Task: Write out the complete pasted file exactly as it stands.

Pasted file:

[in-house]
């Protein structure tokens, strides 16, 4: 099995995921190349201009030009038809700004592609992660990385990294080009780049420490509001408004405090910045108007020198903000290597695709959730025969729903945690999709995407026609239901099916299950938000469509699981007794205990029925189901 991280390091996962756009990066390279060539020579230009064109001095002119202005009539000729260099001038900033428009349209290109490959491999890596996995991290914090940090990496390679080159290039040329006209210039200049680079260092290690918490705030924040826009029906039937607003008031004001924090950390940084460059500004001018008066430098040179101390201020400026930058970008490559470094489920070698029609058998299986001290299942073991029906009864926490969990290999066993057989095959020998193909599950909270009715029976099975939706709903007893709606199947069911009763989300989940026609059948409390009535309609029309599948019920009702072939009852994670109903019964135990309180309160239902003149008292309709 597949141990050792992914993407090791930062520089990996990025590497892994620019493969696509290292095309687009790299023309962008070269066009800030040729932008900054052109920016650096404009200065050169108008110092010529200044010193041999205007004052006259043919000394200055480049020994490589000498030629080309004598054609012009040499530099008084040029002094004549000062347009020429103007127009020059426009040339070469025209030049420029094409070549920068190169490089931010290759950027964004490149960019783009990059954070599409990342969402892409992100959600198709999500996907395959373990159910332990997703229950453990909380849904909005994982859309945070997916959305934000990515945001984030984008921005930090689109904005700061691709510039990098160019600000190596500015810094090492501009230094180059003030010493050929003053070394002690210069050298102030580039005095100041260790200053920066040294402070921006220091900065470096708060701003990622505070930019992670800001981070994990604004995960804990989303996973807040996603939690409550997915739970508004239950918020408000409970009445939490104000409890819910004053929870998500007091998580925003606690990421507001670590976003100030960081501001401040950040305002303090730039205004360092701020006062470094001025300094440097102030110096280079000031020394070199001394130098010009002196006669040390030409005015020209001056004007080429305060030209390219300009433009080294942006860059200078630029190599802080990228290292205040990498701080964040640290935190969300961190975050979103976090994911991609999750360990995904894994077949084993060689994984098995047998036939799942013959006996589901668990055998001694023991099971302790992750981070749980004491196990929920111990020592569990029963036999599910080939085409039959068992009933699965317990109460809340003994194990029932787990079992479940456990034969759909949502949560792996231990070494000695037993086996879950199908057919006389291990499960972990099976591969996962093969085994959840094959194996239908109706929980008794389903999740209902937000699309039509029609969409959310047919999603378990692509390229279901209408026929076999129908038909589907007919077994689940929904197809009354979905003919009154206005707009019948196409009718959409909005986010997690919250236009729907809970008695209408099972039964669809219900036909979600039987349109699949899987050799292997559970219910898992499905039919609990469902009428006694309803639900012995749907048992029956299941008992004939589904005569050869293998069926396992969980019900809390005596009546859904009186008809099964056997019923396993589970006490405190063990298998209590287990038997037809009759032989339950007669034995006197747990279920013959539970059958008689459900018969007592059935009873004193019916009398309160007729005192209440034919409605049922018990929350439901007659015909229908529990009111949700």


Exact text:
[in-house]
């Protein structure tokens, strides 16, 4: 099995995921190349201009030009038809700004592609992660990385990294080009780049420490509001408004405090910045108007020198903000290597695709959730025969729903945690999709995407026609239901099916299950938000469509699981007794205990029925189901 991280390091996962756009990066390279060539020579230009064109001095002119202005009539000729260099001038900033428009349209290109490959491999890596996995991290914090940090990496390679080159290039040329006209210039200049680079260092290690918490705030924040826009029906039937607003008031004001924090950390940084460059500004001018008066430098040179101390201020400026930058970008490559470094489920070698029609058998299986001290299942073991029906009864926490969990290999066993057989095959020998193909599950909270009715029976099975939706709903007893709606199947069911009763989300989940026609059948409390009535309609029309599948019920009702072939009852994670109903019964135990309180309160239902003149008292309709 597949141990050792992914993407090791930062520089990996990025590497892994620019493969696509290292095309687009790299023309962008070269066009800030040729932008900054052109920016650096404009200065050169108008110092010529200044010193041999205007004052006259043919000394200055480049020994490589000498030629080309004598054609012009040499530099008084040029002094004549000062347009020429103007127009020059426009040339070469025209030049420029094409070549920068190169490089931010290759950027964004490149960019783009990059954070599409990342969402892409992100959600198709999500996907395959373990159910332990997703229950453990909380849904909005994982859309945070997916959305934000990515945001984030984008921005930090689109904005700061691709510039990098160019600000190596500015810094090492501009230094180059003030010493050929003053070394002690210069050298102030580039005095100041260790200053920066040294402070921006220091900065470096708060701003990622505070930019992670800001981070994990604004995960804990989303996973807040996603939690409550997915739970508004239950918020408000409970009445939490104000409890819910004053929870998500007091998580925003606690990421507001670590976003100030960081501001401040950040305002303090730039205004360092701020006062470094001025300094440097102030110096280079000031020394070199001394130098010009002196006669040390030409005015020209001056004007080429305060030209390219300009433009080294942006860059200078630029190599802080990228290292205040990498701080964040640290935190969300961190975050979103976090994911991609999750360990995904894994077949084993060689994984098995047998036939799942013959006996589901668990055998001694023991099971302790992750981070749980004491196990929920111990020592569990029963036999599910080939085409039959068992009933699965317990109460809340003994194990029932787990079992479940456990034969759909949502949560792996231990070494000695037993086996879950199908057919006389291990499960972990099976591969996962093969085994959840094959194996239908109706929980008794389903999740209902937000699309039509029609969409959310047919999603378990692509390229279901209408026929076999129908038909589907007919077994689940929904197809009354979905003919009154206005707009019948196409009718959409909005986010997690919250236009729907809970008695209408099972039964669809219900036909979600039987349109699949899987050799292997559970219910898992499905039919609990469902009428006694309803639900012995749907048992029956299941008992004939589904005569050869293998069926396992969980019900809390005596009546859904009186008809099964056997019923396993589970006490405190063990298998209590287990038997037809009759032989339950007669034995006197747990279920013959539970059958008689459900018969007592059935009873004193019916009398309160007729005192209440034919409605049922018990929350439901007659015909229908529990009111949700």